The Atheist Academic

The Atheist Academic: I’m NOT Angry!

“You’re not an atheist… you’re just angry at God.”

Yeah, you’ve heard that too? Ugh. It drives me up a wall. My mom is Catholic through-and-through. I was, too, for a long time. Catholic schoolgirl. Confirmation. Church choir. Eucharistic minister at the college Catholic church. I think, in some ways, it defined who I was in my mom’s head. Maybe it helped her to let me go out into the world and find my own way… if I had a church to cling to, no matter where I was living, it was like I had an extended family around. Nothing TOO bad could happen to me if I was going to church on Sundays.

But, of course, I started realizing that church wasn’t for me. And as I got older, I eschewed organized religion and defined myself as “spiritual”. And then, a few years later, I started reading more, and I defined myself as agnostic. And all of those definitions, my mom could handle. I think she was fine as long as I had SOME guiding religious principle. But one day, I specifically used the word “atheist”, and it was like I had slapped her in the face.

And so my mom started voicing her opinion that I wasn’t actually atheist — I was just angry. And since then, I’ve heard that same sentiment voiced from many other people. I don’t know where that comes from. Actually, since I’ve realized that I’m atheist, I’ve become a much LESS angry person. I’m not angry at a God — I don’t believe he exists at all.

Where does the notion that atheists are angry come from? I would love to know who started this myth that atheists are wild, crazy, horrible people. Why is it so shocking to find out that your daughter, or your son, or your best friend, or your coworker is atheist?

I remember the first person that I ever met who told me that he was atheist. I was 16, and Lowell was in his 20’s, and we were chatting, when he casually mentioned that he was atheist. I was in the throes of being super-Catholic, but like all good little super-Catholics, I should have been horrified. I should have never talked to him again; at the very least I should have tried to convert him.  But, instead, I asked Lowell questions — and my only real thought was that he was brave. So brave.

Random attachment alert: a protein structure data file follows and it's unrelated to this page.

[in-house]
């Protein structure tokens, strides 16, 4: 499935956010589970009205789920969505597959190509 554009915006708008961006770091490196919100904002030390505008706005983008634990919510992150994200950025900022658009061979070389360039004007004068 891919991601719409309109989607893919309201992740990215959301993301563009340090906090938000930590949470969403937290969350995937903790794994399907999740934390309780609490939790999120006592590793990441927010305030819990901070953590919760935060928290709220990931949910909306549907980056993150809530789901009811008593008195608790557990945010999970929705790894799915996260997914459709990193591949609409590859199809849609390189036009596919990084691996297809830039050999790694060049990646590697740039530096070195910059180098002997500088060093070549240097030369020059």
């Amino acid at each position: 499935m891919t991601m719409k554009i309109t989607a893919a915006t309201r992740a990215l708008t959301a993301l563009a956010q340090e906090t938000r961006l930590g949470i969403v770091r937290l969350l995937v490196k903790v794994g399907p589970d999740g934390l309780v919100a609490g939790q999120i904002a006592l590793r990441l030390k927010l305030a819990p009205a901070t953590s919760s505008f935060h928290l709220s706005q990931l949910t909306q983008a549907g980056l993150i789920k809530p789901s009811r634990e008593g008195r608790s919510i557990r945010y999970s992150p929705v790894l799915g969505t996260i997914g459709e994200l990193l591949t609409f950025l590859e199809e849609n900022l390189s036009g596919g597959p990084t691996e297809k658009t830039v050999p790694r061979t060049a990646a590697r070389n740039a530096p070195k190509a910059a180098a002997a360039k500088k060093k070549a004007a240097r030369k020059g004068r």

Why can’t other people’s reactions be like that? I was a damn cool Catholic! I never tried to change Lowell’s opinion, and he never tried to change mine. We just talked, noted some interesting facts about each other, and then went on to just be friends. When I finally figured out that I was atheist, 10 years after I had met him, his reaction was something less than surprised. Maybe, deep down, I had been an atheist all along.

It’s sad that people equate atheism with anger. I think it makes non-atheists feel defensive. But if their religion is so fragile to start with that an atheist can rip it to shreds, then maybe it wasn’t so strong to begin with. Anyway, I’m not angry. At least not at religion. Don’t get me started on the government, though.


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Tori Parker

Tori Parker

Tori is a high school English teacher from Ohio (insert cheerleader kick here)! She is emphatic! She is skeptical! She is nifty! Her boyfriend says that they can get a potbellied pig someday and name him Bacon. She has a little boy whose pseudonym is SC, although he has recently asked that his name be changed to Henry. When asked for a comment to add on this bio, he asked, "Why do we sound like a bad '70's cop show?" So there's that.

1 Comment

  1. October 10, 2013 at 12:59 am —

    I’ve gotten mad at religious organizations, but I’m rarely mad at the religion itself. I grew up in a Christian household and I still subscribe to the notion that I ought to be a good neighbor and treat others the way I’d expect to be treated or better. I’m also not quite sure about the “angry at God” argument or from where it stems. How can you be mad at a fictional character, really? I can’t really be mad at God the same way that I can’t really be mad at Zeus or Vecna or Urizen. I mean, couldn’t an ancient Pagan argue that monotheists are just “Angry at all the gods but one”? *shrug*

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